Comrade Harrabin’s Trump Card
By Paul Homewood
Roger Harrabin’s programme on Radio 4 this week, Climate Change: The Trump Card, was an exercise in delusional groupthink, stunning even by BBC standards.
It spent the first half in a sob fest about how the wicked Trump was going to ruin the world’s climate single handed. It related how all of the attendees at the Marrakesh climate conference were in a severe state of depression, when they found out he had won the election.
Then there followed interviews with the likes of Mary Robinson, long time signed up member of UN internationalism, and Hans Schnellnhuber of the Potsdam Institute. You certainly are not going to hear the truth from those two.
But then, we discover that there is really nothing to worry about at all, because those nice governments in China and India are going to take up the US mantle, and save the world.
China, we are told, wants to lead the world in “clean energy” technology, although, as even the programme admits, what they really want is to dominate the manufacture of the technology, something they are already well on with.
Then Corinne Le Quere of the Tyndall Centre is wheeled on to point out that China is shutting down many old coal power plants in urban centres because of air pollution. This, we are assured, will mean that China’s emissions of CO2 will start to drop much sooner than expected.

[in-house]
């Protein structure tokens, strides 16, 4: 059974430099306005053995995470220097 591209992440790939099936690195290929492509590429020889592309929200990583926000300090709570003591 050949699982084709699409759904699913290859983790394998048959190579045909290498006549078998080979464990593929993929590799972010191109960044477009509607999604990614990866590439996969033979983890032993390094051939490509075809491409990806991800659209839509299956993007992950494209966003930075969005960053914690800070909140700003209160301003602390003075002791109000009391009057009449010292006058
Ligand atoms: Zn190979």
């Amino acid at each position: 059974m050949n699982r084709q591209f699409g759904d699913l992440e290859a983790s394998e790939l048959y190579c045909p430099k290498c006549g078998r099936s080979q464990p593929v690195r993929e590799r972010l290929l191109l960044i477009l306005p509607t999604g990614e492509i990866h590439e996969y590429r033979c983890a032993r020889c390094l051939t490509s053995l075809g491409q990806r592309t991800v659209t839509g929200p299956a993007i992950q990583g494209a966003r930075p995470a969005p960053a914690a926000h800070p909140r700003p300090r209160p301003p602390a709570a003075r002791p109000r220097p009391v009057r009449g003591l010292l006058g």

Nobody seems to have told her that China’s Five Year Plan, published two months ago, calls for an increase in coal fired capacity of 39% by 2020.
As for China’s commitment to renewable energy, the same plan aims to grow wind and solar capacity to 320 GW.
While that might sound an impressive number, it will only raise wind and solar’s share of electricity output to 7%.
Then we move on to India, and a recorded segment from an earlier Harrabin trip.
We hear about his visit to the world’s largest solar farm at Kamuthi in southern India, part of Modi’s “solar dream”.
We know from India’s INDC that 40% of electric power capacity will come from non-fossil fuel sources by 2030.
However, much of this is intended to come from nuclear power. And because they are so intermittent, the contribution from wind and solar will be much less, just 12% of India’s electricity demand in 2030.
And all of this comes at a huge cost. Again according to India’s INDC, it will cost $2.5 trillion to meet India’s climate change actions between now and 2030. Much of this they were hoping would come from the US.
And nowhere does Harrabin mention the massive expansion in coal fired capacity, which India has planned.
For a dose of reality, we should perhaps consult the Exxon Energy Outlook, just published this week.
This estimates that CO2 emissions in China/India will rise from 11bn tonnes in 2015, to 13.4bn by 2040. By that stage, they will account for 37% of the world’s emissions.
Does he really believe that China and India are going to abandon their pursuit of economic growth, that can only occur with cheap, reliable energy?
Does he really believe that they will take over the US role in providing hundreds of billions in climate aid, money which they themselves have been banking on?
If Harrabin actually talked to some people outside of his tightknit circle of climate scientists, Greenpeace activists, renewable lobbyists and UN cronies, he might have discovered some harsh truths.
Instead we are left with a wishy washy collection of wishful thinking and mutual back slapping.